Background: Type 2 myocardial infarction (T2MI) occurs because of an acute imbalance in myocardial oxygen supply and demand in the absence of atherothrombosis. Despite being frequently encountered in clinical practice, the population-based incidence and trends remain unknown, and the long-term outcomes are incompletely characterized. Methods: We prospectively recruited residents of Olmsted County, Minnesota, who experienced an event associated with a cardiac troponin T >99th percentile of a normal reference population (≥0.01 ng/mL) between January 1, 2003, and December 31, 2012. Events were retrospectively classified into type 1 myocardial infarction (T1MI, atherothombotic event), T2MI, or myocardial injury (troponin rise not meeting criteria for myocardial infarction [MI]) using the universal definition. Outcomes were long-term all-cause and cardiovascular mortality and recurrent MI. T2MI was further subclassified by the inciting event for supply/demand mismatch. Results: A total of 5460 patients had at least one cardiac troponin T ≥0.01 ng/mL; 1365 of these patients were classified as index T1MI (age, 68.5±14.8 years; 63% male) and 1054 were classified as T2MI (age, 73.7±15.8 years; 46% male). The annual incidence of T1MI decreased markedly from 202 to 84 per 100 000 persons between 2003 and 2012 (P<0.001), whereas the incidence of T2MI declined from 130 to 78 per 100 000 persons (P=0.02). In comparison with patients with T1MI, patients with T2MI had higher long-term all-cause mortality after adjustment for age and sex, driven by early and noncardiovascular death. Rates of cardiovascular death were similar after either type of MI (hazard ratio, 0.8 [95% CI, 0.7-1.0], P=0.11). Subclassification of T2MI by cause demonstrated a more favorable prognosis when the principal provoking mechanism was arrhythmia, in comparison with postoperative status, hypotension, anemia, and hypoxia. After index T2MI, the most common MI during follow-up was a recurrent T2MI, whereas the occurrence of a new T1MI was relatively rare (estimated rates at 5 years, 9.7% and 1.7%). Conclusions: There has been an evolution in the type of MI occurring in the community over a decade, with the incidence of T2MI now being similar to T1MI. Mortality after T2MI is higher and driven by early and noncardiovascular death. The provoking mechanism of supply/demand mismatch affects long-term survival. These findings underscore the healthcare burden of T2MI and provide benchmarks for clinical trial design.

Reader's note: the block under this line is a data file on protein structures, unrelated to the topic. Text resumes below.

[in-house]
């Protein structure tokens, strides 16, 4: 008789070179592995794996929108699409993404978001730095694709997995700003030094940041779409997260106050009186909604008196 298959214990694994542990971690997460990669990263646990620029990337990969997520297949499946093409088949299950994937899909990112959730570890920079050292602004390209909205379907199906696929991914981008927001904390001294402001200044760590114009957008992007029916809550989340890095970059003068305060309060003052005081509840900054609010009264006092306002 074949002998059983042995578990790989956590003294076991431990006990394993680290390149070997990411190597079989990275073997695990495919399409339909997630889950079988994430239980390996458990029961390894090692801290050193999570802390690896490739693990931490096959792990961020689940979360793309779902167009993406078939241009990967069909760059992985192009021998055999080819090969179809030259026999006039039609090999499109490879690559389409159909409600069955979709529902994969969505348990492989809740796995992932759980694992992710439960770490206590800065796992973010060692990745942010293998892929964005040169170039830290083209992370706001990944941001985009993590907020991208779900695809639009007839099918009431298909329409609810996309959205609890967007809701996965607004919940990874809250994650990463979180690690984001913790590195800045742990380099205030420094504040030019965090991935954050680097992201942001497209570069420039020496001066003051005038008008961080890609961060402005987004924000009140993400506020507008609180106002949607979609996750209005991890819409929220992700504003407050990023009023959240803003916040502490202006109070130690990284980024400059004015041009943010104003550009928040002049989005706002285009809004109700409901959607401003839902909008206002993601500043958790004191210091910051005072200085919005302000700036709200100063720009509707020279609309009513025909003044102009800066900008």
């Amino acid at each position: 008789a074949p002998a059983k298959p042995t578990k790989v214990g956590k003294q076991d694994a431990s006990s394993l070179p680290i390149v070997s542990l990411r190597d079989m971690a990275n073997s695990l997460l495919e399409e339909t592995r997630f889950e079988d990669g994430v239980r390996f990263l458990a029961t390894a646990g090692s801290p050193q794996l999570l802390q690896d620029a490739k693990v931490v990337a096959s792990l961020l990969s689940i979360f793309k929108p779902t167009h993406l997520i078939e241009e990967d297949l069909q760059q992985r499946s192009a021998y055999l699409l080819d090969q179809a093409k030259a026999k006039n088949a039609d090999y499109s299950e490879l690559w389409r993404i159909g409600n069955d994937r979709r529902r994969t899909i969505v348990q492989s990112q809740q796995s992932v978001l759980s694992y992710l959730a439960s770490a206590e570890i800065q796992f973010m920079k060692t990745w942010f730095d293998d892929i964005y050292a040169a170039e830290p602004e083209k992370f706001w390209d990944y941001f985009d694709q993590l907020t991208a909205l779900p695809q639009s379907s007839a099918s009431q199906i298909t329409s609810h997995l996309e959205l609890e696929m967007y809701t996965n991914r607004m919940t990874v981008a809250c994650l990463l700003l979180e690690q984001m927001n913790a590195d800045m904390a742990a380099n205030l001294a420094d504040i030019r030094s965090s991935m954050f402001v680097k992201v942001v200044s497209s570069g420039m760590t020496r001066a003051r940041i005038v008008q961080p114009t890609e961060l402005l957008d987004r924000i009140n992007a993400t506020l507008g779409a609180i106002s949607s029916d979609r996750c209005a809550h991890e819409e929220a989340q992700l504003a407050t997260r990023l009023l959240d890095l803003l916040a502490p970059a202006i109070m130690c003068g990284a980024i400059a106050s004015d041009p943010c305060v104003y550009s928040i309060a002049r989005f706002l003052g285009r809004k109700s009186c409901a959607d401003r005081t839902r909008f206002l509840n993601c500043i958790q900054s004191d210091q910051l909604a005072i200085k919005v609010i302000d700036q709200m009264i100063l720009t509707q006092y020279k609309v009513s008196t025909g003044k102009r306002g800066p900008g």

- biological oxygen demand analysis
- myocardial infarction
- myocardial infarction, classification
- myocardial ischemia
ASJC Scopus subject areas
- Cardiology and Cardiovascular Medicine
- Physiology (medical)